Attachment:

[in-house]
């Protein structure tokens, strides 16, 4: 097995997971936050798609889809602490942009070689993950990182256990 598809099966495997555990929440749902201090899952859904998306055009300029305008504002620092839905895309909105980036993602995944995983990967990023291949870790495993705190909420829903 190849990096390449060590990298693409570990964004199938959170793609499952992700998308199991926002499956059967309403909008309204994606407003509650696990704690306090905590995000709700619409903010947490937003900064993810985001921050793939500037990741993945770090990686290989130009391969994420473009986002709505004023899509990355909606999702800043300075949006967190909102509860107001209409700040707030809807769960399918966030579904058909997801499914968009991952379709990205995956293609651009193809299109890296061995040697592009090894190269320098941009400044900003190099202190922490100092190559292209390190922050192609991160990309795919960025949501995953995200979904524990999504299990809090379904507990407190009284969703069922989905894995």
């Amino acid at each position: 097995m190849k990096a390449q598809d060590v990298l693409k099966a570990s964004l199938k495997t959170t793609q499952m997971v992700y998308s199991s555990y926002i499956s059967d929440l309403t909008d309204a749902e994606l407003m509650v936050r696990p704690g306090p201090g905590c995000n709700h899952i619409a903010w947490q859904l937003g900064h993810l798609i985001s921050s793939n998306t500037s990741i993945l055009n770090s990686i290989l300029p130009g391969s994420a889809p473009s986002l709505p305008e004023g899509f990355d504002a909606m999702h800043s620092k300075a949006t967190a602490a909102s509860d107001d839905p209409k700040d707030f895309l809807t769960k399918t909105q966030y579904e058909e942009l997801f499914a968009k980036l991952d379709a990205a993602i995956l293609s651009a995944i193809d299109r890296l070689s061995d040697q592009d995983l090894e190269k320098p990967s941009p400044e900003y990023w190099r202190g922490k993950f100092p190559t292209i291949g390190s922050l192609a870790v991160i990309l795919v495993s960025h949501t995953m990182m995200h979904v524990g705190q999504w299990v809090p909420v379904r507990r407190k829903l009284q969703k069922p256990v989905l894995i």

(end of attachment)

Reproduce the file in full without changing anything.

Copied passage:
[in-house]
């Protein structure tokens, strides 16, 4: 097995997971936050798609889809602490942009070689993950990182256990 598809099966495997555990929440749902201090899952859904998306055009300029305008504002620092839905895309909105980036993602995944995983990967990023291949870790495993705190909420829903 190849990096390449060590990298693409570990964004199938959170793609499952992700998308199991926002499956059967309403909008309204994606407003509650696990704690306090905590995000709700619409903010947490937003900064993810985001921050793939500037990741993945770090990686290989130009391969994420473009986002709505004023899509990355909606999702800043300075949006967190909102509860107001209409700040707030809807769960399918966030579904058909997801499914968009991952379709990205995956293609651009193809299109890296061995040697592009090894190269320098941009400044900003190099202190922490100092190559292209390190922050192609991160990309795919960025949501995953995200979904524990999504299990809090379904507990407190009284969703069922989905894995």
């Amino acid at each position: 097995m190849k990096a390449q598809d060590v990298l693409k099966a570990s964004l199938k495997t959170t793609q499952m997971v992700y998308s199991s555990y926002i499956s059967d929440l309403t909008d309204a749902e994606l407003m509650v936050r696990p704690g306090p201090g905590c995000n709700h899952i619409a903010w947490q859904l937003g900064h993810l798609i985001s921050s793939n998306t500037s990741i993945l055009n770090s990686i290989l300029p130009g391969s994420a889809p473009s986002l709505p305008e004023g899509f990355d504002a909606m999702h800043s620092k300075a949006t967190a602490a909102s509860d107001d839905p209409k700040d707030f895309l809807t769960k399918t909105q966030y579904e058909e942009l997801f499914a968009k980036l991952d379709a990205a993602i995956l293609s651009a995944i193809d299109r890296l070689s061995d040697q592009d995983l090894e190269k320098p990967s941009p400044e900003y990023w190099r202190g922490k993950f100092p190559t292209i291949g390190s922050l192609a870790v991160i990309l795919v495993s960025h949501t995953m990182m995200h979904v524990g705190q999504w299990v809090p909420v379904r507990r407190k829903l009284q969703k069922p256990v989905l894995i």